The Chamberlain Group (CGI) v. TechTronic Indus. (Fed. Cir. 2017) (non-precedential opinion)
Following on the heel of the Federal Circuit’s approval of preliminary relief in the water balloon case, the court here has reversed a lower court’s preliminary injunction – finding its claim construction error led the district court to incorrectly conclude that the patentee (CGI) was likely to prevail on the merits.
Since a preliminary injunction is ordinarily awarded well before any final judgment on the merits, nobody actually knows which side will win the case. Because of the powerful nature of injunctive relief, the courts have long required that the party seeking relief to at least prove that it will likely win the case. Although termed a “factor” in the four factor analysis, it is actually a necessary element that must be proven before relief will be granted. “The movant must establish both “likelihood of success on the merits and irreparable harm” for the court to grant a preliminary injunction.”
The CGI patent here covers a garage door opener that transmits status-information. Whereas most garage doors are operated by a single “go” trigger, the improvement here might have one button for “up” and another for “down.” The patent claims are broad enough to include any sort of status-information (light on, auxiliary power on, etc.). U.S. Patent 7,224,275. Claim 1:
1. A movable barrier operator comprising:
a controller having a plurality of potential operational status conditions defined, at least in part, by a plurality of operating states;
a movable barrier interface that is operably coupled to the controller;
a wireless status condition data transmitter that is operably coupled to the controller, wherein the wireless status condition data transmitter transmits a status condition signal that: corresponds to a present operational status condition defined, at least in part, by at least two operating states from the plurality of operating states; and comprises an identifier that is at least relatively unique to the movable barrier operator, such that the status condition signal substantially uniquely identifies the movable barrier operator.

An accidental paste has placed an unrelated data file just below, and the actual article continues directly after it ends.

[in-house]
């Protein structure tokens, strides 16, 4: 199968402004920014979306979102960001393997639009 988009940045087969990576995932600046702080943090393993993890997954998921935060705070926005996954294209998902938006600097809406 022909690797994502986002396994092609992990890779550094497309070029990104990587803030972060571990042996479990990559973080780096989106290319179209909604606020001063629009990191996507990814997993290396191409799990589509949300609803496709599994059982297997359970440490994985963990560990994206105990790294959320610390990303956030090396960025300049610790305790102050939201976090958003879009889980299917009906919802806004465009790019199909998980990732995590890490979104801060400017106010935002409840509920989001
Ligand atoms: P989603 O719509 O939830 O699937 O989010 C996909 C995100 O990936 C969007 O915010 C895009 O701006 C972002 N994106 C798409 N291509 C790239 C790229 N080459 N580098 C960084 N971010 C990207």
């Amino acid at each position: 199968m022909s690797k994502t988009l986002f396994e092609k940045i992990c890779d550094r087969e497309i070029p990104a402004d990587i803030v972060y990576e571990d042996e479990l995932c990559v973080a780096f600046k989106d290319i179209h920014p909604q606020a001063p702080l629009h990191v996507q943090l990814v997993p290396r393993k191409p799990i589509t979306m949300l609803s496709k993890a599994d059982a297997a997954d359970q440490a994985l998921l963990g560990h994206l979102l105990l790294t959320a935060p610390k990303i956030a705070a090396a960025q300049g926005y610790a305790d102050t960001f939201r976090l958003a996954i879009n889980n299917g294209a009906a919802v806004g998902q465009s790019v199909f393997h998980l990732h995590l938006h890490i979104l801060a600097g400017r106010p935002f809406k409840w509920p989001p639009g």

Although a preliminary injunction determination is reviewed with deference, any underlying claim construction is reviewed de novo on appeal. Here, the appellate panel found that the lower court had too narrowly construed the term “controller” by requiring that it be a “self-aware controller.” Easy decision by the court since the specification was clear that the controller need not be self-aware:
Depending upon the needs of the setting, the controller can be self-aware of such operational status conditions (as when, for example, the controller is aware that it has switched a given ambient light fixture on or off) or the controller can be provided with externally developed information regarding the condition.
In addition, at least one of the dependent claims required that the controller be provided its ‘state’ information from an external sensor.
With the broader construction, the Federal Circuit remanded to consider whether the presented prior art creates an invalidity problem. Reminder here – it was the patentee who wanted the narrow claim construction in order to avoid prior art problems and the broad claim language (permitted by the PTO) that created trouble.
Depending upon what happens below, the patentee may instead try to narrow these claims as part of a reissue application.
A sideline issue in the case involved the Federal Circuit’s
aggressive undermining of Teva v. Sandoz. That Supreme Court decision requires that the Federal Circuit give deference to lower court’s factual findings on appeal. “Federal Circuit judges lack the tools that district courts have available to resolve factual disputes fairly and accurately such as questioning the experts.” Teva quoting Judge O’Malley.
In their briefs, both parties agreed that the district court relied upon factual evidence in the form of expert testimony (from both sides) for its claim construction conclusions. However, the order apparently does not follow Fed.R.Civ.Pro. 52(a), by separately finding facts and stating conclusions of law butu instead “mingled factual and legal conclusions with no distinction between the two.” (patentee brief).
Contradicting both parties, the Federal Circuit on appeal held that it need not give any deference to any of the district court conclusions since “there is no indication that the district court made any factual findings that underlie its construction.”
Unfortunately, the district court order is under seal and therefore not available. As such, we cannot know who is right in this instance. Update: I found a redacted version of the district court opinion in the appendix filed to the Federal Circuit. [cgi_appendix] In its claim construction, the court repeatedly refers to and relies upon competing expert testimony, but doesn’t appear to make any straight-up factual findings. I have to think about my – conclusion here, but I have crossed-out the “aggressive” undermining from above.